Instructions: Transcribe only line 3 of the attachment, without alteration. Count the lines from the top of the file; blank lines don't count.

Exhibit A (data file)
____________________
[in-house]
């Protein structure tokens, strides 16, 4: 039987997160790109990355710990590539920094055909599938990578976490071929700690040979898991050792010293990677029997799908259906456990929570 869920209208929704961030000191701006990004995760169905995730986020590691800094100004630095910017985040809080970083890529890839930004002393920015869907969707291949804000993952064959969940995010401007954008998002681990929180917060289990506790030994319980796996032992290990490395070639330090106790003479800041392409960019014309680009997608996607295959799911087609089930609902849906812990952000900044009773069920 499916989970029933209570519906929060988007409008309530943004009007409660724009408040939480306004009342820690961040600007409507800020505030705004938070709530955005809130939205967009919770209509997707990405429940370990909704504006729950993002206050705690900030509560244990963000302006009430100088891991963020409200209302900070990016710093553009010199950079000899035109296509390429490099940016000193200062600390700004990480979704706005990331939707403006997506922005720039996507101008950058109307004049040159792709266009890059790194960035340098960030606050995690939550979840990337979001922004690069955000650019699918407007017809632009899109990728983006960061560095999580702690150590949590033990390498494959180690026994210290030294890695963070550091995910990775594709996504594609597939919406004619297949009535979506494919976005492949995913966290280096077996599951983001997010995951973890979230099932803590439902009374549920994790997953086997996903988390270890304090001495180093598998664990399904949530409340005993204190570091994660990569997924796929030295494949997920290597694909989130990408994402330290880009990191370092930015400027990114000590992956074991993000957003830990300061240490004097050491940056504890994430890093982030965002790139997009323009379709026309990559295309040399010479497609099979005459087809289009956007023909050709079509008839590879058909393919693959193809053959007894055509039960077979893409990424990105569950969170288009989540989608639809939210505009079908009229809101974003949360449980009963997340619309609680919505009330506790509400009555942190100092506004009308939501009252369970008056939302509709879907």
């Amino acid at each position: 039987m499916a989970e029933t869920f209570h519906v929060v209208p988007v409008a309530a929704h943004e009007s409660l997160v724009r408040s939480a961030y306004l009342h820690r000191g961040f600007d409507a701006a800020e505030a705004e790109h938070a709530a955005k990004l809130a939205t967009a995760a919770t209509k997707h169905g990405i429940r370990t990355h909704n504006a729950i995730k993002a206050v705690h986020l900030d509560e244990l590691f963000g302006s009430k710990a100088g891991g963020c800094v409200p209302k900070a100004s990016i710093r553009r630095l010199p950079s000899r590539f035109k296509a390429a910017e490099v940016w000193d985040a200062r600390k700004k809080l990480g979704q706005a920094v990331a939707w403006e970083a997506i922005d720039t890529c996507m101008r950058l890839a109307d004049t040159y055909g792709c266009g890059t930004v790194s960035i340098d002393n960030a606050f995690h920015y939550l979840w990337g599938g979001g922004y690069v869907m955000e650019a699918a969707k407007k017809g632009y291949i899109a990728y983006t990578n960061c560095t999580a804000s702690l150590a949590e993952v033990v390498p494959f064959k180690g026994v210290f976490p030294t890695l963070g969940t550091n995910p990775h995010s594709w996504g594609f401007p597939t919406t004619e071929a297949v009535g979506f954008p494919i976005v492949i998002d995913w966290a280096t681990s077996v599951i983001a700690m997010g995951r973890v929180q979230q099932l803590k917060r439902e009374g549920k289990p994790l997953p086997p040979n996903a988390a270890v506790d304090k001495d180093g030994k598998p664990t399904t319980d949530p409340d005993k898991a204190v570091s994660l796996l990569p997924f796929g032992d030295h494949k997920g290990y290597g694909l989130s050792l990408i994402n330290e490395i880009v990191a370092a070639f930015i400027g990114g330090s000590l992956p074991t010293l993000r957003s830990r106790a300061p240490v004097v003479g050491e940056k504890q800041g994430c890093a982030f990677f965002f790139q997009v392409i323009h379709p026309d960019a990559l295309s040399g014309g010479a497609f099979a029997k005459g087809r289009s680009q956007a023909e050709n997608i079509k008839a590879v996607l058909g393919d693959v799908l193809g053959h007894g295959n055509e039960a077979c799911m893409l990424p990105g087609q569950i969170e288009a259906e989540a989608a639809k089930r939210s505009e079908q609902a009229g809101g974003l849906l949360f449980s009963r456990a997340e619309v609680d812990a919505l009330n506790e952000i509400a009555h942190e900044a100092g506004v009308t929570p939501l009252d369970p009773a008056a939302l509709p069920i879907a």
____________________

């Amino acid at each position: 039987m499916a989970e029933t869920f209570h519906v929060v209208p988007v409008a309530a929704h943004e009007s409660l997160v724009r408040s939480a961030y306004l009342h820690r000191g961040f600007d409507a701006a800020e505030a705004e790109h938070a709530a955005k990004l809130a939205t967009a995760a919770t209509k997707h169905g990405i429940r370990t990355h909704n504006a729950i995730k993002a206050v705690h986020l900030d509560e244990l590691f963000g302006s009430k710990a100088g891991g963020c800094v409200p209302k900070a100004s990016i710093r553009r630095l010199p950079s000899r590539f035109k296509a390429a910017e490099v940016w000193d985040a200062r600390k700004k809080l990480g979704q706005a920094v990331a939707w403006e970083a997506i922005d720039t890529c996507m101008r950058l890839a109307d004049t040159y055909g792709c266009g890059t930004v790194s960035i340098d002393n960030a606050f995690h920015y939550l979840w990337g599938g979001g922004y690069v869907m955000e650019a699918a969707k407007k017809g632009y291949i899109a990728y983006t990578n960061c560095t999580a804000s702690l150590a949590e993952v033990v390498p494959f064959k180690g026994v210290f976490p030294t890695l963070g969940t550091n995910p990775h995010s594709w996504g594609f401007p597939t919406t004619e071929a297949v009535g979506f954008p494919i976005v492949i998002d995913w966290a280096t681990s077996v599951i983001a700690m997010g995951r973890v929180q979230q099932l803590k917060r439902e009374g549920k289990p994790l997953p086997p040979n996903a988390a270890v506790d304090k001495d180093g030994k598998p664990t399904t319980d949530p409340d005993k898991a204190v570091s994660l796996l990569p997924f796929g032992d030295h494949k997920g290990y290597g694909l989130s050792l990408i994402n330290e490395i880009v990191a370092a070639f930015i400027g990114g330090s000590l992956p074991t010293l993000r957003s830990r106790a300061p240490v004097v003479g050491e940056k504890q800041g994430c890093a982030f990677f965002f790139q997009v392409i323009h379709p026309d960019a990559l295309s040399g014309g010479a497609f099979a029997k005459g087809r289009s680009q956007a023909e050709n997608i079509k008839a590879v996607l058909g393919d693959v799908l193809g053959h007894g295959n055509e039960a077979c799911m893409l990424p990105g087609q569950i969170e288009a259906e989540a989608a639809k089930r939210s505009e079908q609902a009229g809101g974003l849906l949360f449980s009963r456990a997340e619309v609680d812990a919505l009330n506790e952000i509400a009555h942190e900044a100092g506004v009308t929570p939501l009252d369970p009773a008056a939302l509709p069920i879907a």